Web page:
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Cablevision revs up its broadband

Cablevision increases speed of its broadband services up to 50mbps just as Verizon rolls out its fiber-optic Fios network.

Marguerite Reardon Former senior reporter
Marguerite Reardon started as a CNET News reporter in 2004, covering cellphone services, broadband, citywide Wi-Fi, the Net neutrality debate and the consolidation of the phone companies.
Marguerite Reardon
2 min read
Cablevision has increased speeds of its residential and commercial broadband service as the fight between cable operators and phone companies intensifies.

Cablevision, which serves parts of the New York region, announced on Monday that it will sell premium broadband services with download speeds of 30 megabits per second and 50mbps to its residential customers. The company will also increase download speeds on its basic service from 10mbps to 15mbps at no additional charge to customers.

Cablevision's new speeds come just at Verizon Communications starts rolling out its new Fios, fiber-to-the-home service in parts of Cablevision's region. Verizon's Fios network provides enough capacity to allow the company to scale its high-speed Internet service up to 100mbps in addition to providing television and phone service over the same pipe, the company said.

Verizon has spent billions of dollars in the past year digging up streets to lay the new fiber network in neighborhoods in half of the states where it provides local phone service. The base plan for Fios offers download speeds of up to 5mbps, with an upload speed of 2mbps for $39.95. For $49.95, consumers can get download speeds up to 15mbps, and for $199.95, users can download at 30mbps and upload at 5mbps.

Cablevision charges $49.95 for its basic Optimum Online broadband service, and it offers a $5 discount for customers that subscribe to both its high-speed Internet and cable services. New broadband customers can get the service for as little as $29.95 per month for a limited time.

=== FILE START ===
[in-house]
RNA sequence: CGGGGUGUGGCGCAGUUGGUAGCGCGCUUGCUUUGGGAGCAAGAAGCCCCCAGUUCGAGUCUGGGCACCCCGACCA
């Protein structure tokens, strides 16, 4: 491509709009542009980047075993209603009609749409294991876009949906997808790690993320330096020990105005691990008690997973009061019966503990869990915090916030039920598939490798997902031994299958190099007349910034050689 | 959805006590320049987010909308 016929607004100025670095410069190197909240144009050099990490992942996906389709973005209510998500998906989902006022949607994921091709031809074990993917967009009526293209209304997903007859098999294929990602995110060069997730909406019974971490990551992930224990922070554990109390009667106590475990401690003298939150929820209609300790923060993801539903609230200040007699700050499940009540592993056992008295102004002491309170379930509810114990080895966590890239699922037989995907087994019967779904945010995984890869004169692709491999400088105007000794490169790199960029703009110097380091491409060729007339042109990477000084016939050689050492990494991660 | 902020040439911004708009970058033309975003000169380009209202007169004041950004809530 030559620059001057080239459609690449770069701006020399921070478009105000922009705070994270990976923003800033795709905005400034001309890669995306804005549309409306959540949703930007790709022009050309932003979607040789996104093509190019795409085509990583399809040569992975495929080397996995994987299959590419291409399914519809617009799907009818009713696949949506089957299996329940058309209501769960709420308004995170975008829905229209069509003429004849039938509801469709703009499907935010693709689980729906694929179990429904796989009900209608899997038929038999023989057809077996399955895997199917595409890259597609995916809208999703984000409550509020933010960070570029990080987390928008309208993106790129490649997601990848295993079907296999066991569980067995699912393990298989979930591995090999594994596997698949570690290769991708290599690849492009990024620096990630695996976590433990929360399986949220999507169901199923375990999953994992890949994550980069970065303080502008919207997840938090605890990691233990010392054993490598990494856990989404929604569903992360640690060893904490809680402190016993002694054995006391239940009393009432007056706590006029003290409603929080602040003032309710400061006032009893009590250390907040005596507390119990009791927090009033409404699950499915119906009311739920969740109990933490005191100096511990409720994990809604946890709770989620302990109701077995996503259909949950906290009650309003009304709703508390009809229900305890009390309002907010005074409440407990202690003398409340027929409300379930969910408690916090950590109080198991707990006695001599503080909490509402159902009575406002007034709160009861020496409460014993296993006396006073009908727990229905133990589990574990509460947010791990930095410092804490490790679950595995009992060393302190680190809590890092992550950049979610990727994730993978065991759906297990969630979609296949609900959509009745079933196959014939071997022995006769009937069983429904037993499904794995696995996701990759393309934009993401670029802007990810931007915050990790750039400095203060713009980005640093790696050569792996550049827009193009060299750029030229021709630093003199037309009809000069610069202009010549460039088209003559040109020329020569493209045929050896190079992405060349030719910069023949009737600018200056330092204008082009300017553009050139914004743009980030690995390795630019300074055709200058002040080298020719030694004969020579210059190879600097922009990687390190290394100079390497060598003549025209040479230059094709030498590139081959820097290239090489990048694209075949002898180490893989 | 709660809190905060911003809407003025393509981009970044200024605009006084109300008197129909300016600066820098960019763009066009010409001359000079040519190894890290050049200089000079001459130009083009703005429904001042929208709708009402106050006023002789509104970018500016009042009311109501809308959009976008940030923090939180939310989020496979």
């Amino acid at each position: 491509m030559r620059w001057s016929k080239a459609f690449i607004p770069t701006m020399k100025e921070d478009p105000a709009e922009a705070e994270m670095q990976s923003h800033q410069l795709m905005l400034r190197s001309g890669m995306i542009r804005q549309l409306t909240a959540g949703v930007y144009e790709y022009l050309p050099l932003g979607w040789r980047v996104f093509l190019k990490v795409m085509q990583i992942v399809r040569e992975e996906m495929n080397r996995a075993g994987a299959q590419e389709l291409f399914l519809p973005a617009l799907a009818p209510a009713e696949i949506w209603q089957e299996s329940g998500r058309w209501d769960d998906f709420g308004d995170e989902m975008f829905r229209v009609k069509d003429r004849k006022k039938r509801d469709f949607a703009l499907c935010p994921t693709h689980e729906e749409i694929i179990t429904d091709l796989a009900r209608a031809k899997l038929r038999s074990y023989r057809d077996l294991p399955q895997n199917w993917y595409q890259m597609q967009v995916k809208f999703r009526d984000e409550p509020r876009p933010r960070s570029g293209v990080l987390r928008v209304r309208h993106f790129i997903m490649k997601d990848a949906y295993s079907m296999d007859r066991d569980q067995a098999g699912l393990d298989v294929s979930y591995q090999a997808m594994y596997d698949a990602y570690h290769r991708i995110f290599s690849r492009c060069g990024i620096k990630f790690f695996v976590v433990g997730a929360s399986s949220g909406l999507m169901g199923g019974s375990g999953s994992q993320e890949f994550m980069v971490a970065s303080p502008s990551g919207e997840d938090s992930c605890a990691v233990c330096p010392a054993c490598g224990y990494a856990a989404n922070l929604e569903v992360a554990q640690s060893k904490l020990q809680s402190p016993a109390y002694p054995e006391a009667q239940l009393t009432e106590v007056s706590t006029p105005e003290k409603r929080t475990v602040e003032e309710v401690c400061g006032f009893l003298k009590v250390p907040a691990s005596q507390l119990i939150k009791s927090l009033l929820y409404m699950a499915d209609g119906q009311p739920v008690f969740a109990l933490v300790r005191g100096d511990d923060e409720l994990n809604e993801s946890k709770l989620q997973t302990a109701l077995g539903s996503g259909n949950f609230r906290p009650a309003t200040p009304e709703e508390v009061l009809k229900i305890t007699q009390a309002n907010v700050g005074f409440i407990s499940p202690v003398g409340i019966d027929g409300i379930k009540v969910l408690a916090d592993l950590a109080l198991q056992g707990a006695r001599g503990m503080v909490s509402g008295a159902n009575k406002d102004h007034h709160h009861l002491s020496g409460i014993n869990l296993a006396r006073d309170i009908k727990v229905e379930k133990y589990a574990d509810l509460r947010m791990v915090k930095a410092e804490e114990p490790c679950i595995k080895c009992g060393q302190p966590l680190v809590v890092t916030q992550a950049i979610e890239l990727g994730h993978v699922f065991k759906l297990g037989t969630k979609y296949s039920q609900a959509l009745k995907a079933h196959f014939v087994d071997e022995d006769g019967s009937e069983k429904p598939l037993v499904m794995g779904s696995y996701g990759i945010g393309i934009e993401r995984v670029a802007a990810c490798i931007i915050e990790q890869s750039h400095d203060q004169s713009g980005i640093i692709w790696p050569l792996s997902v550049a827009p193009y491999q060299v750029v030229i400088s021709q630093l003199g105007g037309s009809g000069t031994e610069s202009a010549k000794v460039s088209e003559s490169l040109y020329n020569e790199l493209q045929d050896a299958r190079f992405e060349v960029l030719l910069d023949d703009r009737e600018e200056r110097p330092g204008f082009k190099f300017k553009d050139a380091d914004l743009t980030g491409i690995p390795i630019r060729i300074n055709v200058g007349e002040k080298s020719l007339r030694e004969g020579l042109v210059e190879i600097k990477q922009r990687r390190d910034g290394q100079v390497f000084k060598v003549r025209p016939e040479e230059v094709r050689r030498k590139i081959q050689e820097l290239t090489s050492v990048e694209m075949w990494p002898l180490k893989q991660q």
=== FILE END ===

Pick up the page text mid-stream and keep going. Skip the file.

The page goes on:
Cablevision has not disclosed the price of its 50mbps service, which also offers 50mbps of upstream capacity. The 30mbps service, which offers 2mbps upstream, will cost an extra $14.95 per month, or $9.95 more for customers who also have a voice over Internet Protocol phone line, the company said. Cablevision said the service will be available to all of its customers throughout its network by the middle of 2006.

Cablevision isn't the only cable operator that is increasing the speeds of its service to compete. In May, Cox Communications boosted download speeds in its Northern Virginia territory to 15mbps. It began offering a similar service in Rhode Island in June, while Adelphia Communications announced that it is raising speeds to 16mbps to residents in Leesburg, Va. Both companies also compete with Verizon's new Fios fiber service.

Broadband is an important market for cable and phone companies because it generates substantial profit. The companies also believe that customers who use multiple services, or a bundle, from one provider will stick around longer than customers who buy only one service.